We are not amused by your guffaws


Opera's supertitles spark laughter at all the wrong places

Music Column

October 09, 2007|By Tim Smith | Tim Smith,SUN MUSIC CRITIC

The Baltimore Opera Company's opening performance of Verdi's darkly beautiful La forza del destino was nearly ruined for me by a sound not typically associated with this work - laughter.

No, I'm not talking about the mild comic relief Verdi intended, a la Shakespeare, in a couple of scenes involving an out-of-sorts friar. The giggles and guffaws came instead in the midst of deadly serious business.

No doubt, the primary culprit was the supertitles, those now de rigueur translations of an opera's libretto projected above the stage. Sometimes I think people were better off not knowing every line in an opera.

But I blame audiences, too, as they are invariably old enough to know that operas from centuries past were often based on stories that, to modern sensibilities, seem far-fetched or even a little absurd. To be bothered now by plot devices that pleased the public generations ago suggests a mix of smugness, lack of knowledge and immaturity.

To paraphrase novelist L.P. Hartley, opera is like a foreign country - they do things differently there. Laughing out loud at an 1869 tragic opera (based on an 1835 Spanish play) is akin to making fun of people just because they're not from around here.

Of course, Saturday's experience at the Lyric Opera House was hardly unique. This sort of thing has been going on ever since the arrival of supertitles.

Sometimes, it's not too big a deal, as in Puccini's Tosca. This is another no-laughing-matter piece, but there is a light-hearted moment when the ever-jealous, dark-eyed title character tells her painter boyfriend to repaint the blue eyes in a portrait. Tosca would feel better if that woman's eyes were black, like her own.

I never heard any audience reaction to this passage in the dark ages before supertitles, but it routinely prompts tittering now (one supertitle translator in Chicago years ago caused a heap of trouble when, quite unthinkingly, he had Tosca saying, "Blacken her eyes").

At least laughter doesn't ruin that scene's mood and meaning.

Forza wasn't so lucky Saturday night. The line that started the first distraction came at an introspective, lyrical portion of the score, when the doomed Alvaro contemplates his misery.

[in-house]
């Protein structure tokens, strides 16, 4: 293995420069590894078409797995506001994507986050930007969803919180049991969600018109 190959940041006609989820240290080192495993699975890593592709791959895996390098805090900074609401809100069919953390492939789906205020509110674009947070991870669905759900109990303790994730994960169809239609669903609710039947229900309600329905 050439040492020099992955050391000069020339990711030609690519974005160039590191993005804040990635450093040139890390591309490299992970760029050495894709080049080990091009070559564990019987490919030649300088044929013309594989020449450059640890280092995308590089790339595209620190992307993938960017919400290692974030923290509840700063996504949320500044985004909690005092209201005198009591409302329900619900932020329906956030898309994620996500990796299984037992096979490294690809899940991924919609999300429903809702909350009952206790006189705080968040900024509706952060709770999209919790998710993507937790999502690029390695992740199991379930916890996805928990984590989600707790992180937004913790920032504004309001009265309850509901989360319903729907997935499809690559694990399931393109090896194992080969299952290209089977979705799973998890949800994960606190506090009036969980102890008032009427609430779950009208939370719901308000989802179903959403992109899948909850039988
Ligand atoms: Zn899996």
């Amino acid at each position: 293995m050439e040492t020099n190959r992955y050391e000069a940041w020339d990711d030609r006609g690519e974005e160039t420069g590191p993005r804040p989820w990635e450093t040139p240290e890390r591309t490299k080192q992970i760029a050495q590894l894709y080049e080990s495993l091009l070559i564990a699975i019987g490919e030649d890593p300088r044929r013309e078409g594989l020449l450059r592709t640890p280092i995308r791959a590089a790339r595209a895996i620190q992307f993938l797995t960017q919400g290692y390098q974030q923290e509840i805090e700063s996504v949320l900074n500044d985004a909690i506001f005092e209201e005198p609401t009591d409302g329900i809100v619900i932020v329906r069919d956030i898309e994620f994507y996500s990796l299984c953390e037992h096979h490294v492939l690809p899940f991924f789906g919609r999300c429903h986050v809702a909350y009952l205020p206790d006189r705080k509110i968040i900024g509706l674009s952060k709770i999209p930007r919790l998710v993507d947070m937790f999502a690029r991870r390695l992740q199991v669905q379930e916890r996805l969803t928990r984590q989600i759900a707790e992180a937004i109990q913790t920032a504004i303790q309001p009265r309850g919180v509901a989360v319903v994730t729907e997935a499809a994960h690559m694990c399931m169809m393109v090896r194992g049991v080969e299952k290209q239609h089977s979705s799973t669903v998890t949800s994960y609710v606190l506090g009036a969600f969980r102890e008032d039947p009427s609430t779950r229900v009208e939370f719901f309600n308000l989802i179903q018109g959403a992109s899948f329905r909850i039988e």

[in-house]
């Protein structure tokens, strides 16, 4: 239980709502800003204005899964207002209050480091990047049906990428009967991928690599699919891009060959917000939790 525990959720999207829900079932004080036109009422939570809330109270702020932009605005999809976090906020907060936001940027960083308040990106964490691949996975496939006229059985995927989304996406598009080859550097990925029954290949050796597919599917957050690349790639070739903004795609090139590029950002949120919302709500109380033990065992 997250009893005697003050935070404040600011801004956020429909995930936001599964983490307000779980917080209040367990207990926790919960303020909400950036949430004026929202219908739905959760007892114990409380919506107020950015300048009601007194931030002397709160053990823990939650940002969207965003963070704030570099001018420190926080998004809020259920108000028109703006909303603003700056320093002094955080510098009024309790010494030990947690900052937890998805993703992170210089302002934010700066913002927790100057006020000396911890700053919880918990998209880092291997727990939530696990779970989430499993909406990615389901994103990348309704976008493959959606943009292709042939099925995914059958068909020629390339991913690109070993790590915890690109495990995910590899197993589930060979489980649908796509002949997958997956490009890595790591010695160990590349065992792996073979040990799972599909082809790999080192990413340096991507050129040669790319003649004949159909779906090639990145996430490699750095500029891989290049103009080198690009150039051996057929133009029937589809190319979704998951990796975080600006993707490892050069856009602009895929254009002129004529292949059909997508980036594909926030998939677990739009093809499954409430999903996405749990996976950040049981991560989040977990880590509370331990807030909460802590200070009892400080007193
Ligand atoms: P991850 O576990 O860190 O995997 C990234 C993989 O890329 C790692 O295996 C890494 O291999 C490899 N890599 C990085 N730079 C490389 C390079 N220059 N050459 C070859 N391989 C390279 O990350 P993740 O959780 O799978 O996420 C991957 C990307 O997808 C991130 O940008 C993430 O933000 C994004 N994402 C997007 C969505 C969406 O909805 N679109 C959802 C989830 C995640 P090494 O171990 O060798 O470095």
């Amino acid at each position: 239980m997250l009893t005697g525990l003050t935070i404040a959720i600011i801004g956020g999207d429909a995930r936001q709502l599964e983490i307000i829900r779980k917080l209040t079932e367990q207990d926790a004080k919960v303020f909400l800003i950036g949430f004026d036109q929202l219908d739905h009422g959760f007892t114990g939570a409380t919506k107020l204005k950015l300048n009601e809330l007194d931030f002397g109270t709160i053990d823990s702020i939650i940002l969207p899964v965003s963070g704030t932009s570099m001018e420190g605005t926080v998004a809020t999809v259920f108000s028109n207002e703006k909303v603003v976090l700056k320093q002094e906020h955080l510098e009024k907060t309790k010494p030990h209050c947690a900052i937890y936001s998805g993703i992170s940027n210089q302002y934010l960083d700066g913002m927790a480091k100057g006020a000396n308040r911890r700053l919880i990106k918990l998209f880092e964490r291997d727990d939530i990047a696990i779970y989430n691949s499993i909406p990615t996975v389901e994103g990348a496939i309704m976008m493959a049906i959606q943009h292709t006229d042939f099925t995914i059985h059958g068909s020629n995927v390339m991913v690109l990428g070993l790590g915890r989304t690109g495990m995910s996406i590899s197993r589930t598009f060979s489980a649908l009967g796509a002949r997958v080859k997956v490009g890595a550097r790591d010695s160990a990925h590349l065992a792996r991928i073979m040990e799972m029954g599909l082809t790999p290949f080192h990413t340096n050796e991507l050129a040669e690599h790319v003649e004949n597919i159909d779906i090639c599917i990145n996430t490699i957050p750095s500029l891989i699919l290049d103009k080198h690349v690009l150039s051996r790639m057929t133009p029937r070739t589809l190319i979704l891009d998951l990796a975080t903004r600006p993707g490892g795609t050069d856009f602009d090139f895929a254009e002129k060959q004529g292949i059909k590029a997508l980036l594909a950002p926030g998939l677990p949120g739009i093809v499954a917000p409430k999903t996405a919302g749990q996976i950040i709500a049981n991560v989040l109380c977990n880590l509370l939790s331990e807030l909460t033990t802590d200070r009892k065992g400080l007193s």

The character's first words are probably best translated as "Life is hell for those who are unhappy." The translation used here (if memory serves) was "Life is miserable when you are unhappy."

Either way, it's not a great line - in English. And I can understand why it would strike some folks as comical. But I still wouldn't disturb a performance by laughing, or blurting out loudly, as a man behind me did, "Boy, that's profound."

The point, expressed by Alvaro in much more poetic Italian, is that the heavy curse of a cruel destiny has made him feel that living without his beloved Leonora is worse than not living at all. When people are robbed of what gives them happiness, life is hell. Not such a belly laugh, is it?

I hope that supertitle will be reworded in the remaining performances, getting just the gist across, or removed entirely. Nothing, at any rate, should disturb Antonello Palombi's gorgeous singing in that scene.

Later in Saturday's performance, the audience got all giggly over Leonora's vengeful brother Carlo, whose determination to kill Alvaro is one of the prime motivations driving the whole opera.

Here's the setup: Alvaro accidentally kills Carlo's father while trying to elope with Carlo's sister, Leonora; Carlo rejects the accident story and wrongly believes that Alvaro and Leonora have had a sinful relationship that dishonors the family name. He particularly despises the fact that Alvaro is a mulatto, one more dishonor in Carlo's mind.

So Carlo believes totally that justice will be served only if he can slay both Alvaro and Leonora. Funny, funny stuff.

Gee, now that I think about it, I seem to recall hearing about a lot of people killing each other overseas somewhere because of ethnic hatreds, supposed slights to family honor, oaths of vengeance and the like - right now, in our very own 21st century.

Too bad Saturday night's crowd of supposed opera lovers couldn't see past the creaky elements in La forza del destino to find its dramatic truths, the truths that spoke so powerfully to Verdi's imagination and inspired one of his greatest works.

Slatkin in Annapolis

Leonard Slatkin, named yesterday to be the next music director of the Detroit Symphony Orchestra, will make his first conducting appearance in Annapolis next week. He won't be leading the National Symphony Orchestra (he's in the last of his 12 seasons as music director), but the Washington Symphonic Brass.

That group was co-founded in 1993 by Milton Stevens, the NSO's longtime principal trombonist, who died unexpectedly in July. The other founder, Phil Snedecor, a trumpeter with the Baltimore Symphony Orchestra, remains as manager.

Slatkin will conduct the Symphonic Brass in an arrangement of Mussorgsky's Pictures at an Exhibition and other colorful works at 7:30 p.m. Monday at Maryland Hall for the Creative Arts, 801 Chase St., Annapolis. For tickets, call 410-280-5640 or visit mary landhall.org.

This concert is part of a series of performances sponsored by the Annapolis Chorale, which recently opened its 35th season.

Led by J. Ernest Green, the chorale will perform Brahms' German Requiem in November, Handel's Messiah in December, Rodgers and Hammerstein's South Pacific in February, Faure's Requiem in March and Verdi's Aida (semi-staged) in April.

For more on the chorale's season, call 410-263-1906 or go to annapolischorale.org.


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